One item to step back and consider before you enter into a strategic partnership, with any company, large or small, is the ability for the strategic partnership to enhance your start-up company’s value proposition to your customers and the end market.  Often, when considering your start-up company’s value proposition, it is best to be honest with yourself and put yourself in your customers’ shoes to better understand the reason(s) they would consider buying your technology product or service offering.  If your “value position” is not significant enough, potential customers will pass on your product offing, leaving your start-up company with the inability to secure traction in the market.  On the other hand, if you can identify a strategic partnership that can not only change your start-up company’s value proposition, but also enhances it to increase its overall attractiveness to your customer base, you have increased the value to your end customers and at the same time enhanced your ability to secure market traction.  So, when considering a strategic partnership only consider those strategic partners that can enhance your start-up company’s value proposition. This will provide significant value to your start-up company and to your target customer base and at the same time also ensure higher levels of success in the market place.

Is Your Strategic Partnership a Win-Win for Both Partners?

Finally, a strategic partnership needs to be a “win-win” for both parties.  If not, one party will feel slighted; that is they are bringing more value to the relationship than they are receiving in return for their contribution to the strategic partnership.  As an entrepreneur of a start-up company you need to go into any potential strategic partnership with your eyes wide open.  As such, you need to work to construct a strategic partnership that provides “significant” and “fair” value to both parties according to their contribution to the end product being offered to the market.  If you do not do this, your strategic partner will not see the relationship as fair and ultimately not provide their full effort to make it a successful partnership.  This type of strategic relationship is “doomed” from the beginning, and will ultimately cost you more in time and energy to manage the strategic relationship than you will actually get out of it.  Therefore, it is very important that you initially construct a strategic partnership that is fair upfront to both parties and creates a win-win atmosphere in both perception and reality.  This will provide you with short- and long-term success in the market.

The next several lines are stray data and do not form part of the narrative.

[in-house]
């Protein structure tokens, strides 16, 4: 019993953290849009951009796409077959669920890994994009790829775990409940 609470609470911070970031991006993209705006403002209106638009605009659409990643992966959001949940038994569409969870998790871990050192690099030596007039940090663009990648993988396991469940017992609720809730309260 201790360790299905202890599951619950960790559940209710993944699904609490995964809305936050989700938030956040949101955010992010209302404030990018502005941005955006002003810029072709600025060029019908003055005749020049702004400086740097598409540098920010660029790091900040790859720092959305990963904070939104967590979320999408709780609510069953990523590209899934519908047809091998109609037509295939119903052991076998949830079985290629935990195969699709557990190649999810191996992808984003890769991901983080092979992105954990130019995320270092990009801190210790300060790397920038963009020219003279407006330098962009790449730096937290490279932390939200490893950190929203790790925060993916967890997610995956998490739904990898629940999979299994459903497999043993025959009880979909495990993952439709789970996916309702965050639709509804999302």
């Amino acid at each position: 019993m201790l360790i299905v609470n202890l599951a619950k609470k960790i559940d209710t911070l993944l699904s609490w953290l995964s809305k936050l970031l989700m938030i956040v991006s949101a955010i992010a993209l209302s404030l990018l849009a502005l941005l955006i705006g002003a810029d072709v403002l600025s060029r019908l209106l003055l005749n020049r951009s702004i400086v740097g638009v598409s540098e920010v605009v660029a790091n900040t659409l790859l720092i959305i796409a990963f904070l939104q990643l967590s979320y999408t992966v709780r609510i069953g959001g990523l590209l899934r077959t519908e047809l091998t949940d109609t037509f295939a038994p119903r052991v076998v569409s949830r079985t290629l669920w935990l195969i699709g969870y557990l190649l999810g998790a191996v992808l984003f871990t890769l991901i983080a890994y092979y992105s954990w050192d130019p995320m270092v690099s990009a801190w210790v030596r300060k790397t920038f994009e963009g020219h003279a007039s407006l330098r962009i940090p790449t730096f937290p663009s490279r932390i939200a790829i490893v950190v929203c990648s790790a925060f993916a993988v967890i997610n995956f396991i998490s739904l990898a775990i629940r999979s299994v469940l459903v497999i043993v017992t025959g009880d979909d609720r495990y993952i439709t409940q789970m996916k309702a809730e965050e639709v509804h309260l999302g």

Successful strategic partnerships can be the life-blood for start-up companies.  With limited resources, these same start-ups often need to look outside of their companies to create and bring a successful technology, product or service offerings in the market.  To create a valuable strategic partnership start-up companies must identify a potential strategic partner that can help to complete their product offering, enhance their value proposition to their customer base, and creates a win-win for both partners.  If you are successful in accomplishing this, your start-up company will substantially enhance their potential for success in the market both in the short- and long-term.

This information was taken from Robert’s new book: “Business Planning, Business Plans and Venture Funding – A Definitive Reference Guide for Start-up Companies”.  Available at  For more information on the book go to

May 17, 2010 Posted by | Venture Capital | , , , , | Leave a comment